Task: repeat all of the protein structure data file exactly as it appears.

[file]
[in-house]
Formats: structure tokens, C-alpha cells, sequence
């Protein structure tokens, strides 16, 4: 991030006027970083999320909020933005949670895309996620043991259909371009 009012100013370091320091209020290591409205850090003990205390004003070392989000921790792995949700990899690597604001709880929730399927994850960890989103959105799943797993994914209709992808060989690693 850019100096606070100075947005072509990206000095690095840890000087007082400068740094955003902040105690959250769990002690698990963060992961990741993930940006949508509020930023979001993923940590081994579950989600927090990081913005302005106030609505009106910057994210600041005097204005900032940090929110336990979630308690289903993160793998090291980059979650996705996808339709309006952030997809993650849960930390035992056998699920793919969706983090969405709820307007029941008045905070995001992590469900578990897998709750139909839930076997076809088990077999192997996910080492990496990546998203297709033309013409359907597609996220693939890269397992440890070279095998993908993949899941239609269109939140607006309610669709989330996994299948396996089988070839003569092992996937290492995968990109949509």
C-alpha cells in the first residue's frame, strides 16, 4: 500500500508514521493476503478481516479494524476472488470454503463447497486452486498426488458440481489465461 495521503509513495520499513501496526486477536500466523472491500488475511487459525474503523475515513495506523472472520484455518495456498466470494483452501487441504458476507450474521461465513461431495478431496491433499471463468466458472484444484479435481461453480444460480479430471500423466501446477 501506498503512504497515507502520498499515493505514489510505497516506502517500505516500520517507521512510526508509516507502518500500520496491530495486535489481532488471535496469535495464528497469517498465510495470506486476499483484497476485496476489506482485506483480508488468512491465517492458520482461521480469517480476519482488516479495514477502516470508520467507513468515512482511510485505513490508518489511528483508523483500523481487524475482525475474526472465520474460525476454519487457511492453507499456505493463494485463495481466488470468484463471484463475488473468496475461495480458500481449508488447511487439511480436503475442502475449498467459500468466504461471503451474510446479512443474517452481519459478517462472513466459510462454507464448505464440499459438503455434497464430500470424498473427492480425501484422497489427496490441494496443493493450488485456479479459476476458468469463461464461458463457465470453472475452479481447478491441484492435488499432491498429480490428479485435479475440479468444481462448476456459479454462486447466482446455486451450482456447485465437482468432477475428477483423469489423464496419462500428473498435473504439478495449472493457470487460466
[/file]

[in-house]
Formats: structure tokens, C-alpha cells, sequence
């Protein structure tokens, strides 16, 4: 991030006027970083999320909020933005949670895309996620043991259909371009 009012100013370091320091209020290591409205850090003990205390004003070392989000921790792995949700990899690597604001709880929730399927994850960890989103959105799943797993994914209709992808060989690693 850019100096606070100075947005072509990206000095690095840890000087007082400068740094955003902040105690959250769990002690698990963060992961990741993930940006949508509020930023979001993923940590081994579950989600927090990081913005302005106030609505009106910057994210600041005097204005900032940090929110336990979630308690289903993160793998090291980059979650996705996808339709309006952030997809993650849960930390035992056998699920793919969706983090969405709820307007029941008045905070995001992590469900578990897998709750139909839930076997076809088990077999192997996910080492990496990546998203297709033309013409359907597609996220693939890269397992440890070279095998993908993949899941239609269109939140607006309610669709989330996994299948396996089988070839003569092992996937290492995968990109949509």
C-alpha cells in the first residue's frame, strides 16, 4: 500500500508514521493476503478481516479494524476472488470454503463447497486452486498426488458440481489465461 495521503509513495520499513501496526486477536500466523472491500488475511487459525474503523475515513495506523472472520484455518495456498466470494483452501487441504458476507450474521461465513461431495478431496491433499471463468466458472484444484479435481461453480444460480479430471500423466501446477 501506498503512504497515507502520498499515493505514489510505497516506502517500505516500520517507521512510526508509516507502518500500520496491530495486535489481532488471535496469535495464528497469517498465510495470506486476499483484497476485496476489506482485506483480508488468512491465517492458520482461521480469517480476519482488516479495514477502516470508520467507513468515512482511510485505513490508518489511528483508523483500523481487524475482525475474526472465520474460525476454519487457511492453507499456505493463494485463495481466488470468484463471484463475488473468496475461495480458500481449508488447511487439511480436503475442502475449498467459500468466504461471503451474510446479512443474517452481519459478517462472513466459510462454507464448505464440499459438503455434497464430500470424498473427492480425501484422497489427496490441494496443493493450488485456479479459476476458468469463461464461458463457465470453472475452479481447478491441484492435488499432491498429480490428479485435479475440479468444481462448476456459479454462486447466482446455486451450482456447485465437482468432477475428477483423469489423464496419462500428473498435473504439478495449472493457470487460466